The first major change that occurred in the U.S. was the expansion of the government. For most of America’s history, the federal government was relatively small. There was some modest expansion in the early 1900s of anti-trust and safety regulations, but it took the Great Depression for government to expand significantly. The successful prosecution of WWII and the recovery from the Depression left most Americans more comfortable with larger government.

First, the U.S. needed to change its military stance from buildup and demobilizations for war to a large and persistent military to project power globally.


This chart shows U.S. defense spending from 1792 to 2014. Until the U.S. accepted the superpower role in the late 1940s, defense spending spiked during wars and fell rapidly during demobilization. In fact, from 1792 to 1940, excluding the wars, defense spending averaged a mere 1.2% of GDP. Since 1950, defense spending has averaged 6.1% of GDP. To a great extent, the U.S. has been on permanent war footing.

The defense spending became part of the fabric of the American economy. The “military-industrial complex” that President Eisenhower warned about indicated how important military spending had become to the economy.

At the same time, the U.S., due to the dollar standard, had to supply enough dollars to maintain global money supply. By becoming the “global importer of last resort,” the U.S. had to support high levels of consumption. Government spending was part of the process of maintaining global growth.

The below chart shows U.S. government spending as a percent of GDP. Althoughgovernment spending gradually rose into the  Depression, it only touched 10% of GDP by the late 1930s. Thus, all the programs of the Roosevelt administration to stem the Depression were relatively tame compared to how spending rose during the superpower period.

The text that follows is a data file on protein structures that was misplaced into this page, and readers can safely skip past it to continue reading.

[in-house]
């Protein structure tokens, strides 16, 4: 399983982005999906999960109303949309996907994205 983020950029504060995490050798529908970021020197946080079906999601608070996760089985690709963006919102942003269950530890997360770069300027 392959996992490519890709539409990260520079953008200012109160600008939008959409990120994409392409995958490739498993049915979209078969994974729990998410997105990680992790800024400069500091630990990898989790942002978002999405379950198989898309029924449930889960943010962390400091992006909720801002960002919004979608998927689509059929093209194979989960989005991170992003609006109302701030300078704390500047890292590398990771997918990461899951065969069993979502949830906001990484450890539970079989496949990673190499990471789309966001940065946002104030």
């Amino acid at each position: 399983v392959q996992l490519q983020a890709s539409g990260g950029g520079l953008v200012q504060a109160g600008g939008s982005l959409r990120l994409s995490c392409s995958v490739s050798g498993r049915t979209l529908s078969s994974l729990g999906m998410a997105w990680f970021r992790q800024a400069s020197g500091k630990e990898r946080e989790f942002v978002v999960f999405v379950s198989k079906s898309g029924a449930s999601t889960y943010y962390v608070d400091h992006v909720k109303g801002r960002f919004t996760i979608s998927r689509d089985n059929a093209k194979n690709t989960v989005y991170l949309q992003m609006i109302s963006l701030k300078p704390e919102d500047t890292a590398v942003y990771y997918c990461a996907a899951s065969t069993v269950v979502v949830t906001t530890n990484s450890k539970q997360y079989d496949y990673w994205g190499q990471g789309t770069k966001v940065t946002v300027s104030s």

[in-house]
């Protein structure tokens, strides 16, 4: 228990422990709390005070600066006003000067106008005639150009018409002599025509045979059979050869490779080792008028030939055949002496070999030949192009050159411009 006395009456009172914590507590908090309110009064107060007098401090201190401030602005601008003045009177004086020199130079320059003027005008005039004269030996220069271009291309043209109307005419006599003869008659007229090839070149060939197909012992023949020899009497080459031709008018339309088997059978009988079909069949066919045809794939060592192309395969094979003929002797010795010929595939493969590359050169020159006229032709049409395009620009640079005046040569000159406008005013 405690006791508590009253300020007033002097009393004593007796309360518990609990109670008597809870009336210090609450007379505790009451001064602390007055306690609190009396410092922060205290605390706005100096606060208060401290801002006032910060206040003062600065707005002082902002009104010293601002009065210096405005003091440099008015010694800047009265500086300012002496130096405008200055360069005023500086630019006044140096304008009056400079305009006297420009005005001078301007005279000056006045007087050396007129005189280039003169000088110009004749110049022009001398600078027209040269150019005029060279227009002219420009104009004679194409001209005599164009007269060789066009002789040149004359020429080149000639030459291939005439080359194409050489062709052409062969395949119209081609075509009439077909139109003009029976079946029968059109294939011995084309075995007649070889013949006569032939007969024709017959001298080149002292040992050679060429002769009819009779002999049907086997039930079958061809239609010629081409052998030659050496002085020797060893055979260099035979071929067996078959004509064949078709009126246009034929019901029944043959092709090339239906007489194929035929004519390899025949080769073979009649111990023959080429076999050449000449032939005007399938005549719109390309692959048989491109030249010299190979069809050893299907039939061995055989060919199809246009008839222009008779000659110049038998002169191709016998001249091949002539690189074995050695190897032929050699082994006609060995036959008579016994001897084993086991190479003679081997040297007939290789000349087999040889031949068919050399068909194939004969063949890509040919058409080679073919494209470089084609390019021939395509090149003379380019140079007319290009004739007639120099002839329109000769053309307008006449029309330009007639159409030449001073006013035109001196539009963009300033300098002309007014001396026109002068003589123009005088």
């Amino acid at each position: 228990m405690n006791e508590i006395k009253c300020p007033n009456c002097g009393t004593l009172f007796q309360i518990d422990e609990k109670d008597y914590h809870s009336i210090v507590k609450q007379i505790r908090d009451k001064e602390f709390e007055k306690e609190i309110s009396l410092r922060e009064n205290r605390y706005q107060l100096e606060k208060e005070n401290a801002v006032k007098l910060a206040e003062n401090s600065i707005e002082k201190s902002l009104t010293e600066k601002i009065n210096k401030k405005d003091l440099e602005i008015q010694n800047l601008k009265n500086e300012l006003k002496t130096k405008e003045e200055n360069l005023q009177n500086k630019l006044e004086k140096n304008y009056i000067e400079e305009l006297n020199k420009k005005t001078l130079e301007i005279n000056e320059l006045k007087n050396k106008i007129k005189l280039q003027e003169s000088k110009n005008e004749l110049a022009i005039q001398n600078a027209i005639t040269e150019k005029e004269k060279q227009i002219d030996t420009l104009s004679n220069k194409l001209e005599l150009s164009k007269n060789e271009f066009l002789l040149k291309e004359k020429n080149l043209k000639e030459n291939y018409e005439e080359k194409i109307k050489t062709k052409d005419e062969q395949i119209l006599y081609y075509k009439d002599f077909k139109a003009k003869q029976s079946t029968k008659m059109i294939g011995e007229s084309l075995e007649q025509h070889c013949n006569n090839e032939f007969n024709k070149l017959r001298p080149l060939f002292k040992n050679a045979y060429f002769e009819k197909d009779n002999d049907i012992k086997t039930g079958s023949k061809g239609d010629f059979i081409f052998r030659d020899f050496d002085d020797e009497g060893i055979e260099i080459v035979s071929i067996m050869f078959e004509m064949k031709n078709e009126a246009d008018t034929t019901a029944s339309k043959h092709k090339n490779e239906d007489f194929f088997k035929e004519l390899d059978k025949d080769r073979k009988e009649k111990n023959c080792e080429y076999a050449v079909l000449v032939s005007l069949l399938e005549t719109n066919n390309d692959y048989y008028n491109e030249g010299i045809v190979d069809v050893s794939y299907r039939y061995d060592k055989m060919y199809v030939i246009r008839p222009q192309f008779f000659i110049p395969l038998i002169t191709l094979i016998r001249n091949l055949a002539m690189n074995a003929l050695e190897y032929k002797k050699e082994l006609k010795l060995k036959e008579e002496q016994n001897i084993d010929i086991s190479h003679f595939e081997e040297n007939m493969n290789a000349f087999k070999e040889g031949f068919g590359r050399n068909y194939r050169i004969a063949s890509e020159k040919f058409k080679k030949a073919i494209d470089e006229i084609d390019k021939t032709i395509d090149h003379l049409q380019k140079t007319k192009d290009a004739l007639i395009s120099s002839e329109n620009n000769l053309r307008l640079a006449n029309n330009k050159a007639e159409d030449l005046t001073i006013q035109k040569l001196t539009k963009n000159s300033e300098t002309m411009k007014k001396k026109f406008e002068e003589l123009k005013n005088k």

Starting in the 1950s, spending had hit 20% of GDP, in part due to higher military spending and in part due to a broadening social safety net. By the 1970s, in the aftermath of Johnson’s “Great Society” programs, spending had moved into the 25% of GDP range.

The critical element of this process is the reserve currency. The reserve currency becomes the global currency; nations try to acquire the superpower’s currency as saving. The reserve currency has become the currency in which many global goods are priced. For example, most commodities are priced in dollars. Because the reserve currency provides global liquidity, the reserve currency country must run a persistent current account (trade) deficit. If this nation ran a surplus, it would act as a global monetary policy tightening. At the same time, this deficit needs to be “manageable.” If it becomes too large, it could weaken foreign investors’ confidence that the risk-free asset is truly risk free.


This chart shows net exports as a percentage of GDP. Initially, after WWII, the U.S. ran a large trade surplus. However, this rapidly contracted as the U.S. carried out its role as importer of last resort. Although the trade balance tended to be positive for most of the 1960s, the U.S. was running persistent deficits with Europe, the first region to recover after the war. In the 1970s, trade deficits became more common after President Nixon closed the gold window.

From the 1980s forward, trade deficits became larger and more persistent. In addition to Europe running export promotion policies, Japan and other nations in Asia followed the same path. Over time, the U.S. has been required to take on larger levels of debt in order to supply the world with enough dollars to maintain global liquidity. The problem of maintaining confidence in the reserve currency and simultaneously keeping the trade deficit large enough to support global liquidity is called the “Triffin Dilemma.”6 As noted above, the British and the Dutch were able to manage this dilemma through colonization.

Simply put, the acceptance of the superpower role led to major modifications to the American economy, changing it from a small government nation with a small safety net to a large government/high defense spending economy with a bias toward imports and consumption. This was a major adjustment for the U.S. and has led to major political and policy issues.

The Next Step

Next week, we will examine how policymakers coped with this new role and explain why the first program failed and why the current program may have reached the end of its useful life.

Bill O’Grady

March 23, 2015